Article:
Sometimes it’s the unexpected in a trip that brings a memory and a smile. On our trip to Idaho we stayed one night at an RV park in Mountain Home. It was a pleasant stay—concrete pads, green lawns, clean restrooms—and we had made a reservation there for the return trip as well.
But leaving that first morning we took a wrong turn, getting on a different highway than the one we’d planned to take. So we chose an off-ramp, driving a narrow, but paved, road across the sagebrush flats heading in the general direction of the highway we wished to find. Soon we could see giant windmills dotting the landscape and as we got closer we became concerned that the road was simply access to these huge, white, three-bladed generators. No one else seemed to be going our direction. We stopped near a farmhouse, the only one we’d seen. With map in hand I went down the driveway to knock on the doors of both buildings. They looked as if they were being used by someone, but no one was home. A friendly border collie wandered over to sniff at my legs, tail slowly wagging. On the other side of the yard was a large, rounded garage, like a hanger, dark inside. Farm equipment—trailers, a small dozer and other tools meant this was definitely in use and I thought perhaps the dwellings were to house workers. Several horses neighed from a fenced enclosure. I called out but no one answered.
As I was heading back toward the driveway a vehicle drove quickly into the yard, pulling a utility trailer. The driver smiled as I walked over to ask for directions. But he shook his head and distinctly said, “I don’t speak English.” And I don’t speak Spanish. What to do? I can count to 10 so said, pointing to the map, “diez twice”? Of course I wasn’t making any sense at all to him. He pulled out a phone and talked rapidly in Spanish to someone, then handed me the work-worn instrument. The voice on the line, with an accent but very clear, told me that he would be there soon; he was on his way anyway. Whew, rescue potential!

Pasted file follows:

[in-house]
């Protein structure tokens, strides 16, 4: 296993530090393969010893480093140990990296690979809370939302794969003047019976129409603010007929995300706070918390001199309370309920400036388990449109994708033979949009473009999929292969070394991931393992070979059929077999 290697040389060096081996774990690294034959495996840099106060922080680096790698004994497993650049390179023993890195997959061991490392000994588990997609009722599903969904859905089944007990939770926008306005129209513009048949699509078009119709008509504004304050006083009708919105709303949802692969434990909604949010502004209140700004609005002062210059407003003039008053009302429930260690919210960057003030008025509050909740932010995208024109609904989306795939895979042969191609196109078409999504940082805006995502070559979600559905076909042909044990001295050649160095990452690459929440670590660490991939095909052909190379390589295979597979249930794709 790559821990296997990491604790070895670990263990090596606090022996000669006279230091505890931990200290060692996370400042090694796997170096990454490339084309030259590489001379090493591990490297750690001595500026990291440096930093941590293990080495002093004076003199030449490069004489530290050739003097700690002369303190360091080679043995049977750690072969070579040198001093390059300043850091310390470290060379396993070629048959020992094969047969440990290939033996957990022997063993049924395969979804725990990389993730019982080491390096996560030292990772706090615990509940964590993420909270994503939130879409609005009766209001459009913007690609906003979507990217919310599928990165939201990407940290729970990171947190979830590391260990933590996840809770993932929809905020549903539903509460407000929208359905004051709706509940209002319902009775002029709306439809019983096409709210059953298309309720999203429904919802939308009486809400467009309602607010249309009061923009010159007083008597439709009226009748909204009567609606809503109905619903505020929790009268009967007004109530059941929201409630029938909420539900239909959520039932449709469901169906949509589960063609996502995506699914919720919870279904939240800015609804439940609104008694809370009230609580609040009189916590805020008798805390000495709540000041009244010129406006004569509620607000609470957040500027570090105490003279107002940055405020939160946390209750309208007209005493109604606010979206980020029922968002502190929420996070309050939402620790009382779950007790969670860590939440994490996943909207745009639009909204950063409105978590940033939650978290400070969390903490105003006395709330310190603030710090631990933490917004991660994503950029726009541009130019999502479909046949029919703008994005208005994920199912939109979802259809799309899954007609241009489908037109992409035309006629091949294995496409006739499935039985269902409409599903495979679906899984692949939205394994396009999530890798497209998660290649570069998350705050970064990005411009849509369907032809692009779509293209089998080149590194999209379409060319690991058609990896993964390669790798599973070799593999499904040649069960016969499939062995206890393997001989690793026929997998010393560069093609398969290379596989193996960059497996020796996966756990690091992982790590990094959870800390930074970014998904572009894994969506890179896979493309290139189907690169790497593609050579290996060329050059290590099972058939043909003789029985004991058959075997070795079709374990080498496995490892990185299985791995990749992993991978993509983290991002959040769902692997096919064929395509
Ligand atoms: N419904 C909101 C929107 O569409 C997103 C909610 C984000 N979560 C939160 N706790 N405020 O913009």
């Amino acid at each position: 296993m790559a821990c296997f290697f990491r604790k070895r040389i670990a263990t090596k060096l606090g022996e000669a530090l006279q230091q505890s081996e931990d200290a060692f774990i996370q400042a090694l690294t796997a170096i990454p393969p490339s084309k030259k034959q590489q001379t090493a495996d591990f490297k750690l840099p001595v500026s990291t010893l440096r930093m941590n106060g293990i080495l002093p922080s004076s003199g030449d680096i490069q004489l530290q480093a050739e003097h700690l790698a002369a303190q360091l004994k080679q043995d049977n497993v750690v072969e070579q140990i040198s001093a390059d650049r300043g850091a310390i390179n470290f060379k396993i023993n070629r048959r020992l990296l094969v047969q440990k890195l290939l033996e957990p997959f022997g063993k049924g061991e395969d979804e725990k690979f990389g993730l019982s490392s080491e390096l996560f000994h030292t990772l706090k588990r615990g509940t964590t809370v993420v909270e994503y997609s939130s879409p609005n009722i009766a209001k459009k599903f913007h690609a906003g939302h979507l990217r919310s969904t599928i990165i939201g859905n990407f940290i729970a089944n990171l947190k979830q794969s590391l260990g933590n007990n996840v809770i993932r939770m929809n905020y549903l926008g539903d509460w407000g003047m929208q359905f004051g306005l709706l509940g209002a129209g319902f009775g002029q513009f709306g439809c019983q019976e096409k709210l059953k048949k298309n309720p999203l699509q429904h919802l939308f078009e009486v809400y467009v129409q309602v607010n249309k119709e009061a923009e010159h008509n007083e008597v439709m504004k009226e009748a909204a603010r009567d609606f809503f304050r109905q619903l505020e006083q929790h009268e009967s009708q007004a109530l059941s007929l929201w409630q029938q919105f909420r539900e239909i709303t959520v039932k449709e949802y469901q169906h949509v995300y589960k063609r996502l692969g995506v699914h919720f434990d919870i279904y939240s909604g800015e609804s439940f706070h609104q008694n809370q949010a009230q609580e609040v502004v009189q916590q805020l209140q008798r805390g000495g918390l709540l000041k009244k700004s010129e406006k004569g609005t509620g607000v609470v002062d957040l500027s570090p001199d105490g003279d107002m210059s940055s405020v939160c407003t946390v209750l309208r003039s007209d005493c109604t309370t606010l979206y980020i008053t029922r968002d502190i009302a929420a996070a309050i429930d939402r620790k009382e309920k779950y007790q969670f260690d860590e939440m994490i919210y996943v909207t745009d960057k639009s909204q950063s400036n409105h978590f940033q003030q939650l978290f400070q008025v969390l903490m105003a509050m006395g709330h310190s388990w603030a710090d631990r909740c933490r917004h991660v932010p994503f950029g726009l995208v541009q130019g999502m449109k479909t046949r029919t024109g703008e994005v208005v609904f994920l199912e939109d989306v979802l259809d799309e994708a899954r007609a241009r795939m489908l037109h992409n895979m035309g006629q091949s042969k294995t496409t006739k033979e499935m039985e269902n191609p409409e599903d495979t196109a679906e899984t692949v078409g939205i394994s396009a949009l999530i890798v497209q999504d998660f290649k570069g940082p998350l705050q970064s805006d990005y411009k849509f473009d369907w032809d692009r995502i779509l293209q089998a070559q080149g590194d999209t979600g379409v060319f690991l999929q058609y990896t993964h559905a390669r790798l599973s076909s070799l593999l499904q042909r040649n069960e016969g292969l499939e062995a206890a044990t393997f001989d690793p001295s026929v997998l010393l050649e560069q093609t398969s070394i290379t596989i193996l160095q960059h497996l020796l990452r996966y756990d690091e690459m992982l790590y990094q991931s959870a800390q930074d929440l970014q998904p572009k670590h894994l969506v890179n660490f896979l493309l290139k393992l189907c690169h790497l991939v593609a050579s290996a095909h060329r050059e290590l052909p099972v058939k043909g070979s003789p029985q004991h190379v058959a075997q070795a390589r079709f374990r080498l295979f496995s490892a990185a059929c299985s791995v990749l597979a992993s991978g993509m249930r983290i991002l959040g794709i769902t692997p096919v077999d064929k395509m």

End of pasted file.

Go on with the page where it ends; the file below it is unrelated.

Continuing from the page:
The man’s arrival brought instant help. And he laughed when I told him about my “diez twice”. He told us that if we kept going we would climb up over a mountain and down the other side was the highway we sought. The road would turn into a dirt road near the top but it was a good road, he said, and was a pretty drive. Towing our trailer would be no problem although it might get a little dusty. He had cows grazing up there he explained. We thanked him and continued our journey. (mental note to self—take a Spanish class this fall. I took Latin in high school. Our language teacher, who taught Spanish and Latin, had a Swedish accent. My brothers took Spanish.)
It was a good drive. The road climbed up Bennett Mountain— bluffs made up of layers of lava appeared. Sagebrush covered the hillsides, and as promised, there were black Angus cattle along the way. Nearing the top we could see springs coming out from the base of the bluffs. Numbered birdhouses were attached to the posts of the wire fence and swallows seemed to be the main inhabitants. Now and then we pulled over to let a pickup pulling a horse trailer, or a larger truck go by, going down the way we had come up. As the area opened up a little more, there were rocky gulches supporting willows and aspen and there was more grass.
At the top it was quite pretty—there were conifers, either Douglas fir, hemlocks or spruce (cones hanging downward, not upward like a true fir), and much aspen. The scenery had an alpine appearance to the upper slopes, and as we descended we saw bluebirds using the birdhouses. Soon we reached Highway 20 (diez twice), which was lined with alfalfa fields, some with hay already baled, and by 4:30 we were in the little town of Arco where we stopped to get gas. A man, who used to live in Oregon, saw our license plate and walked over to chat for a minute. Next stop was Challis.